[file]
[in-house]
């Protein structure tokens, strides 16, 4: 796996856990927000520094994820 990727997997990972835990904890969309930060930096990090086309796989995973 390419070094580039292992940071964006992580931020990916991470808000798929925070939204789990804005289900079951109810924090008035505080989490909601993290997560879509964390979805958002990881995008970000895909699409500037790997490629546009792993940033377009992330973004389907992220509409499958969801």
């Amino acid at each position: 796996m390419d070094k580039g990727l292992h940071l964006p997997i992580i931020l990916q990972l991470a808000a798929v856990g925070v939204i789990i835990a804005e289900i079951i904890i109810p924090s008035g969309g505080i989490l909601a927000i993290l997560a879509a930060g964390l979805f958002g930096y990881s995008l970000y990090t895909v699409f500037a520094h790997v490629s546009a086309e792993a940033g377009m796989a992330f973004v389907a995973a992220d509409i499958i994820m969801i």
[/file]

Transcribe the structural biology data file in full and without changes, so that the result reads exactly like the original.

[in-house]
């Protein structure tokens, strides 16, 4: 796996856990927000520094994820 990727997997990972835990904890969309930060930096990090086309796989995973 390419070094580039292992940071964006992580931020990916991470808000798929925070939204789990804005289900079951109810924090008035505080989490909601993290997560879509964390979805958002990881995008970000895909699409500037790997490629546009792993940033377009992330973004389907992220509409499958969801």
């Amino acid at each position: 796996m390419d070094k580039g990727l292992h940071l964006p997997i992580i931020l990916q990972l991470a808000a798929v856990g925070v939204i789990i835990a804005e289900i079951i904890i109810p924090s008035g969309g505080i989490l909601a927000i993290l997560a879509a930060g964390l979805f958002g930096y990881s995008l970000y990090t895909v699409f500037a520094h790997v490629s546009a086309e792993a940033g377009m796989a992330f973004v389907a995973a992220d509409i499958i994820m969801i």